WHEN in the future historians examine the second half of the twentieth century, they will no doubt identify the accelerated inter-nationalization of production as a landmark comparable with the Industrial Revolution. In this process multinational enterprises have been leading actors in the past twenty-five years and are certain to continue to be so in the next quarter-century. In 1975 the sales of the Western multinational corporations represented one-fifth of the Gross National Product of all capitalist countries. If their growth is maintained at the same rate as over the period 195o-75, by the end of the century this share will be nearly one-half and the whole capitalist economy may very well be dominated by some 200 giant corporations of which three-quarters may be American-based.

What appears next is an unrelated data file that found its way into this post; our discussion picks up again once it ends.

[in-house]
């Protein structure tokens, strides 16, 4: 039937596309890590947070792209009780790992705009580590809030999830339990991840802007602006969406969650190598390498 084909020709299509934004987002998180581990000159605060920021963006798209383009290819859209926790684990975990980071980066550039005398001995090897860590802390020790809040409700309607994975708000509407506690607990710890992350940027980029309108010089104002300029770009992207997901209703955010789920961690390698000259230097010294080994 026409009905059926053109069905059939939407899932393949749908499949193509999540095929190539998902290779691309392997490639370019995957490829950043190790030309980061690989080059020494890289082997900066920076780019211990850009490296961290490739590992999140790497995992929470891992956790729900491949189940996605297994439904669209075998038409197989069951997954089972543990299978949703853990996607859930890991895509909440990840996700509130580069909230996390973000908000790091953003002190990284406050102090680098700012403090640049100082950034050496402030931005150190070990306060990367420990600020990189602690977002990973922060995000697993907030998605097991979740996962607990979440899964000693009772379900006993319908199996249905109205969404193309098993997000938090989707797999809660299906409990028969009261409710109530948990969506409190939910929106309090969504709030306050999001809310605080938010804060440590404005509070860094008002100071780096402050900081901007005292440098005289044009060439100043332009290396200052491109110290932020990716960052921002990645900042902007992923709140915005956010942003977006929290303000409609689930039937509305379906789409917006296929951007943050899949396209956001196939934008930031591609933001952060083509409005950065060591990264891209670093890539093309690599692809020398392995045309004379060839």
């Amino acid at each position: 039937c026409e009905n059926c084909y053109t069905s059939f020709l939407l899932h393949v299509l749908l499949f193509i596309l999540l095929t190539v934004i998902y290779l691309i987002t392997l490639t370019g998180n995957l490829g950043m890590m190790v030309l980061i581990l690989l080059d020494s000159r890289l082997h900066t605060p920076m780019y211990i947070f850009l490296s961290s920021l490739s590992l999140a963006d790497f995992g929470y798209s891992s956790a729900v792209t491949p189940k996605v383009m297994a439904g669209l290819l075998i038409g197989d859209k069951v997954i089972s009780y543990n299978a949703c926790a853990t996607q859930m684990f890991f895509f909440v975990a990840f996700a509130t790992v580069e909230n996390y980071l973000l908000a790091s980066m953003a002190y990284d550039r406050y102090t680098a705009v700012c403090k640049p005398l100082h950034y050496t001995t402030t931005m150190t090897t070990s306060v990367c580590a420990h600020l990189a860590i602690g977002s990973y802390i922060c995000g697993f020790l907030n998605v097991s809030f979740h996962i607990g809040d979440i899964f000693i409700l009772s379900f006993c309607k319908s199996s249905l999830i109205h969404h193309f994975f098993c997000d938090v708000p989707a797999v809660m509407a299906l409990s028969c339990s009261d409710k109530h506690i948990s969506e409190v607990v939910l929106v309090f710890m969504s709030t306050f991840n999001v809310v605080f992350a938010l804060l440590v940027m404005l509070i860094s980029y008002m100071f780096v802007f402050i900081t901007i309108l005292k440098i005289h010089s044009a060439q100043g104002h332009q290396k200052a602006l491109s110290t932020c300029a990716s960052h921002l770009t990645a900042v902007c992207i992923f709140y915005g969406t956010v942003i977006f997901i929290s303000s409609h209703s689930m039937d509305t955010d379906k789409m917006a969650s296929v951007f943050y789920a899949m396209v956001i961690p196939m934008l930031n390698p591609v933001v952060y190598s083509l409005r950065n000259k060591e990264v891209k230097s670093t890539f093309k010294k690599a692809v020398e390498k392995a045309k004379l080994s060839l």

Table of Contents
List of tables -- Preface -- 1 The Traditional Mutual Prejudice -- 2 The Expedient Turn to Collaboration -- 3 Trade -- 4 Licences -- 5 Industrial Co-operation -- 6 Joint Ventures -- 7 Finance -- 8 Socialist-owned Multinationals -- 9 Conflicts and Safeguards -- IO Ideology, Technology, Economic Common Sense -- General Index.